I would like to have a dollar for every conversation I have with a friend, a facilitator of one of the VP3 processes, a pastor or leader, and even with myself, around “what are you thinking about for next steps?”
Deep in the DNA of my spiritual life, and therefore the lens I see others’ personal spiritual DNA, and also the “BIG C” life of the church, is that we ought to be thinking about our next steps for growth. There are always next steps. Jesus talks about things that grow all the time. There is an expectation that we, too, will grow. And in my language, I’ve adopted the words, “What are your next steps?”
To a friend it may sound like, “So, what’s your next move?”
To a facilitator of The Journey process, “Are you helping each of your group participants think about their next steps after The Journey concludes?”
To a Pastor and church leader, “Are you thinking about your church’s next steps for adult spiritual growth? Do you find yourself thinking about some kind of pathway for that growth?”
Let me pull back the curtain on ways we may find our selves thinking about next step conversations.
One definition of the word “catalyst” is “a stimulus to change.”
What happens when someone becomes a catalyst for any type of change? Maybe you’re the catalyst in your home for a change to healthier eating. Or maybe you’re the catalyst in your church for a move toward more intentional discipleship.
I recently made a trip to Indianapolis, Indiana where I met with pastors, facilitators, and financial partners of VantagePoint3. Quickly I found a common denominator in what I was hearing. One name, Beth Booram. Almost all of the people I met had been pointed to VP3 through the influence of this one woman who believes in the impact God is making on lives.
Brent, Pam, and Randy had a conversation last Wednesday around the topic: “What We Are Learning About Adult Development.” For over sixteen years of working with more than two hundred-sixty churches from twenty-three denominations, we have discovered a good bit about how adults develop and mature. Most recently we received input from over fifty leaders “in the field” who have been utilizing our processes with adults in their congregations for anywhere from four to thirteen years. We are finding great insights, encouragements, and challenges amidst all the data of our research.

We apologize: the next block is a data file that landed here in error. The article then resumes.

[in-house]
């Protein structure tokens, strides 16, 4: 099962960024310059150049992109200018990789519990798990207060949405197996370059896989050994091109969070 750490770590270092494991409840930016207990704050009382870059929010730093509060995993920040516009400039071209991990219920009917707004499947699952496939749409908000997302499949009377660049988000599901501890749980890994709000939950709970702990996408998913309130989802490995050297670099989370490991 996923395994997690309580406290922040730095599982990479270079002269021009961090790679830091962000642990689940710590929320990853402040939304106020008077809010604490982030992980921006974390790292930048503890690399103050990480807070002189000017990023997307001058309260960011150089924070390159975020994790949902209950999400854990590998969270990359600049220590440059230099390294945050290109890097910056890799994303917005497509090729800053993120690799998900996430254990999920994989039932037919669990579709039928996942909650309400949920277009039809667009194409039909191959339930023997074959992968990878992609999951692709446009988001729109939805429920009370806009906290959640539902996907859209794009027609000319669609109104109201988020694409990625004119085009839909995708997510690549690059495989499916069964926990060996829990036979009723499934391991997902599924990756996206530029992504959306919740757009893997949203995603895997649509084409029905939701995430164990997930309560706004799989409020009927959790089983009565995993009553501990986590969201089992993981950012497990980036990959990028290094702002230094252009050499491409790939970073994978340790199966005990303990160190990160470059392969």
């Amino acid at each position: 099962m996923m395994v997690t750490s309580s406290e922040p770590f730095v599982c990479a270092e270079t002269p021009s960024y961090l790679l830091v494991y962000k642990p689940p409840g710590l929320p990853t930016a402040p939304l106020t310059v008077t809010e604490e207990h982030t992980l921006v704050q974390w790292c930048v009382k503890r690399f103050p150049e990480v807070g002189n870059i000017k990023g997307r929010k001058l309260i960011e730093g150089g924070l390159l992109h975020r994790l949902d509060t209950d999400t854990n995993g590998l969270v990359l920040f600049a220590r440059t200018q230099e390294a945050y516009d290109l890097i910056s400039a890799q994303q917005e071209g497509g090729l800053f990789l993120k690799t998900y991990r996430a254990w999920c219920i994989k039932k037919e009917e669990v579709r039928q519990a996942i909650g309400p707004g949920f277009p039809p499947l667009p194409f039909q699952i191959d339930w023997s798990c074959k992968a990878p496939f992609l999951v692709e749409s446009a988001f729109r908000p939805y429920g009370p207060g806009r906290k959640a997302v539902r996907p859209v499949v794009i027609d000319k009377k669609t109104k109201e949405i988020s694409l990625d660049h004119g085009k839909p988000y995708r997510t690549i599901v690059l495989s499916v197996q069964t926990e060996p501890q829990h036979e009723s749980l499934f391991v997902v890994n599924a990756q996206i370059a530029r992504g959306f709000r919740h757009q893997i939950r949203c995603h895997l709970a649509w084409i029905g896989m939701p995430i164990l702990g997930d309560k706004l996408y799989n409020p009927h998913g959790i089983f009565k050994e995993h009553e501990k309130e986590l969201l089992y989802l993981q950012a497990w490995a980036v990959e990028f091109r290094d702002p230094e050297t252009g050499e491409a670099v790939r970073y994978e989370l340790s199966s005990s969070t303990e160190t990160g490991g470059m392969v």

In this webinar, Pam and Randy and Brent synthesize what we have been learning from our experience and our research. If you at all care about the growth of adults and communities (Ephesians 4:14-15), then you are going to find this webinar beneficial. Here is the webinar recording link to listen in – “What We Are Learning About Adult Development”
By way of a sneak peek here are the seven points they discuss:
1. Shape the person and you stand a much greater chance of shaping everything else.
2. The deepening and empowering of others requires a ministry of paying attention.
I am declaring here, that it cannot be done.
You must choose.
Forward steps OR paying attention.
But not both at the same time.
“Promotion & Recruitment” is my title at VantagePoint3. To be completely honest, when I first started in this role, I very strongly disliked (bordering on hated) my title. I was fine with the “Promotion” part. It was the “Recruitment” part of my title that I did not like. One part of my role is connecting with new pastors and churches and inviting them to partner with us. Technically, that is the definition of “Recruitment.” However, who wants to talk to a “recruiter”? I felt as though that title had a negative stigma attached to it. A “recruiter” is someone who wants something from you…you meet with a recruiter to “sign your life away.” I often wondered how big of a hindrance that title would be…how big of a barrier it would be to beginning a conversation.
In the last couple of months I’ve developed a new passion for both the “Promotion” & the “Recruitment” parts of my title. I have a desire to reverse the negative stigma associated with the word “recruiter.”
Money is always a touchy subject. We all have some and we have decisions to make on what we do with the amount God has given us. It’s always easy to look at those who have more, and figure it’s their responsibility to carry the biggest load. Then we’re challenged with “the widow’s mite,” and wonder where that leaves us – often someplace in the middle.
We have family members with needs, we have mortgages and car payments, our churches have building programs, and many of us have a cause or two. They’re all good and worthy projects.
I met a man recently who is bothered about the giving of people living in the Western world. His research shows on average we give about one percent, sometimes two. He is challenging his friends to look back over their tax returns and set a goal of giving at least five percent. How would our world be different if we all gave five percent? Would all the ministry needs be met?
I would guess that percentage jumps a bit for us “church folks.” If you’ve spent time in the Church, then the ten percent figure gets tossed around. (Our “tithe” has been described as 1/10th in Leviticus 27:32).
So we give as we hear needs, and then some extra at the end of the year. And sometimes my giving is stretched when I hear about an urgent need and I want to respond.
Then I read something like this . . .
“God doesn’t need our cash. He doesn’t come to us, hat in hand, sheepishly asking for funding for His mission. We don’t give because God needs it, but because in giving we declare His value to us and our love for Him. Jesus told us that if we want to know what a person really loves, we should follow the trail of his [or her] money… The world, of course, finds it absurd to be this open-handed with our resources (I earned it, I deserve to benefit from it!)…When was the last time your generosity made someone question your sanity?”
J.D. Greear in “Three Ways the Gospel Changes our Generosity” blogpost on 19 November 2014